- Húrin II
- Lvl: 25. Húrin II was the fourteenth Ruling Steward of Gondor. His reign ran from T.A. 2605 until T.A. 2628. A Dúnadan Warrior, he succeeded his father Hallas and preceded his son Belecthor I. Read LotRIII 395. See ICE’s Havens of Gondor 6.
- Lvl: 21. Aka: the Tall; Húrin of the Keys. A Dúnadan Warrior, Húrin the Tall was the Warden of Keys of Minas Tirith during the War of the Ring. His position made him the second most powerful figure in Gondor’s capital. When the Army of Gondor left Pelennor and marched toward Morannon and their final confrontation with Sauron’s minions, Húrin was entrusted with the command of the great city. Read LotRIII 148, 292, 301 – 02.
- Hyarmendacil I
- See Ciryaher.
- Hyarmendacil II
- See Vinyarion.
- Lvl: 77. Aka: “Leaping Flame of Stars.” An Adan Warrior of the Third House, Imlach was the son of Marach and the father of Amlach. Read Sil 173.
- See Section 4.2.
- Lvl: 24. A Dúnadan Warrior, Imrazôr was the father of Galador, the first Prince of the House of Dol Amroth. His was called simply “the Númenórean.” His wife was the Elf Mithrellas, thus establishing the Peredhil nature of the Princes of Dol Amroth. Read UT 248,316.
- Lvl: 28. An Adan Warrior of the Third House, Indor was a native of Dor-lómin. He was the father of Aerin. Read UT 108.
- Lvl: 15. A Dúnadan Warrior of Gondor, Ingold led the soldiers at the northern gate of the Rammas Echor before the siege of Gondor. Read LotRIII 21, 115.
- Inziladon (Tar-)
- See Tar-Palantír.
- Lvl: 25. One of the Faithful, she was a beautiful Númenórean Bard of the House of Andúnië. She was forced to marry Ar-Gimilzôr, and bore him two children: Palantír and Gimilkhâd. Read Sil 331.
- Lvl: 10. Aka: “Old One.” A Lay Healer/Animist, Ioreth was the talkative eldest of the women who served in the Houses of Healing in Minas Tirith. Read LotRIII 166, 170 – 71.
- Lvl: 0. Aka: “Laughter.” The oldest daughter of Húrin and Morwen, she died of the plague at the age of three. Read UT 57 – 61, 147, 157; Sil 242.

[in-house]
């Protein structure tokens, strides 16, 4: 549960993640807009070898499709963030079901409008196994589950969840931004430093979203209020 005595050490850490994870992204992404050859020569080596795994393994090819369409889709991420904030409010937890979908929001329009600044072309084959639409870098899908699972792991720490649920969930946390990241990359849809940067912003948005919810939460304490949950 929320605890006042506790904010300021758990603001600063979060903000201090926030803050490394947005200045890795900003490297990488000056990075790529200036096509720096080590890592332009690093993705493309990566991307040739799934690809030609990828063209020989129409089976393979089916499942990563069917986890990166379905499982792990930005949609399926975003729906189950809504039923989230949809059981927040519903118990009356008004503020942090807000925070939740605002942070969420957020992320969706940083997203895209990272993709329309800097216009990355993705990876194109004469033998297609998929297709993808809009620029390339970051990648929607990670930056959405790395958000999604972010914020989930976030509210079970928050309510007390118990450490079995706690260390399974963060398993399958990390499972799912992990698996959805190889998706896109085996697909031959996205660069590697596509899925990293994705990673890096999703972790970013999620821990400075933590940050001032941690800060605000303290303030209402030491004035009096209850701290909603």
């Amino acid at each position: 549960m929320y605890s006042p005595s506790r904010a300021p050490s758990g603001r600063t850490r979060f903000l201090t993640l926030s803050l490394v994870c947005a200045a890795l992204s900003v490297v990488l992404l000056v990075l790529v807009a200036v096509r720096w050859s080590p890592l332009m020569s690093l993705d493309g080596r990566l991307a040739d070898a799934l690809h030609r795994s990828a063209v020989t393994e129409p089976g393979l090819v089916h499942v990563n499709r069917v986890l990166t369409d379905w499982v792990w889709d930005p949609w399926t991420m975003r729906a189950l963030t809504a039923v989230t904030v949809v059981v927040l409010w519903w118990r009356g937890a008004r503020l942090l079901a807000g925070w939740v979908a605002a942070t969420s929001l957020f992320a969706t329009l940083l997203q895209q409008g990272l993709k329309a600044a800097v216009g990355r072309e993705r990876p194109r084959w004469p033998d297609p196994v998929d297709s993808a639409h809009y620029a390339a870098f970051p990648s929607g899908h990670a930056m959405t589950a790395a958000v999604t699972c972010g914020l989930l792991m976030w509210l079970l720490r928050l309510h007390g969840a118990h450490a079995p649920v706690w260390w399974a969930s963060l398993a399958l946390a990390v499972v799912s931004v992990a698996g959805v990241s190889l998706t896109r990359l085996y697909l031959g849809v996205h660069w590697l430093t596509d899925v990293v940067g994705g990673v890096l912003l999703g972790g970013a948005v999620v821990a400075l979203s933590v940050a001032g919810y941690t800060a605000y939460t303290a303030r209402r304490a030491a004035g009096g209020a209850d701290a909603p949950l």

- Lvl: 24. Aka: “Man” A renowned Warrior, Léod was Lord of Éothéod and sire of Eorl. He was killed trying to master the legendary horse, Felaróf. Read LotRIII 429,430. See ICE’s Riders of Rohan 9, 60.
- Lvl: 42. Aka: As Chief of the Swarthy Easterlings of Hithlum, the Warrior Lorgan enslaved and ransomed Tuor. Read Sil 294, UT 19.
- Lvl: 24 Aka: “Flower-garlanded Maiden.” The Dúnadan daughter of Imrahil (Prince of Dol Amroth), she was a Bard. In T.A. 3020, Lóthriel married King Éomer of Rohan. She later gave birth to Éomer’s successor, Elfwine the Fair (b. Fourth Age 19). Read LotRIII 438. See ICE’s Riders of Rohan 7; Havens of Gondor 11, 28.
- Lvl: 24. A Númenórean Warrior, he was a descendant of Tar-Elendil. Read UT 208.
- Lvl: 28. Aka: “Golden Word.” Malbeth was a Dúnadan High Bard/Seer and advisor to King Araphant of Arthedain (r. T.A. 1981 – 1964). He was skilled in the use of the two Palantíri at Fornost (the Weathertop and Annúminas Stones), and he foretold the doom of Arvedui and the end of Arthedain. In T.A. 1974, his prophecy proved true. Read LotRIII 63 – 64, 410; See ICE’s Rangers of the North 34, 54.
- Lvl: 25. Aka: “Yellow Gold.” A Warrior, he was a Dúnadan and third King of Arthedain (T.A. 1029 – 1110). Read LotRIII 394.
- Lvl: 24. Aka: “Golden Star.” A Dúnadan Warrior, he was sixth King of Arthedain (T.A. 1272 – 1349). Read LotRIII 394.
- Lvl: 93. The First recorded Chieftain of the Third House, Marach was an Adan Warrior of considerable skill. He brought his people over the Blue Mountains (S. “Ered Luin”) and into Beleriand. Read Sil 170, 171, 382.
- Lvl: 28. Aka: Voronwë; “Dedicated to the House (of Kings).” A Dúnadan Warrior, Mardil was the first Ruling Steward of Gondor (T.A. 2050 – 80). He assumed wardship over the South Kingdom when King Eärnur accepted the challenge of the Nazgûl and disappeared, leaving Gondor without a monarch or a proper successor. Mardil was accounted a wise and fair ruler. Read LotRIII 395, 413, 481; Sil 369, 447.
- Lvl: 18. An Eothraim Warrior and Prince of the Ailgarthas tribe, Marhcared was the son of the insane Prince Marhaidrics. He is credited with pulling his tribe through the Great Plague of T.A. 1639 – 40. See ICE’s Riders of Rohan 60.
- Lvl: 25. Aka: “Horse Friend” Marhari was the leader of Northman army in the Battle of the Plains (T.A. 1856), where he was slain by Wainriders. A Warrior of the Eothraim of Rhovanion, and the Prince (Rh. “Huithyn”) of the Gadraughts tribe, he was the most influential Horse-lord of his day. His son, Marhwini, led the Northman refugees out of Rhovanion and into the Vales of the Anduin. Read UT 289, 311. See ICE’s Riders of Rohan 6, 9, 60.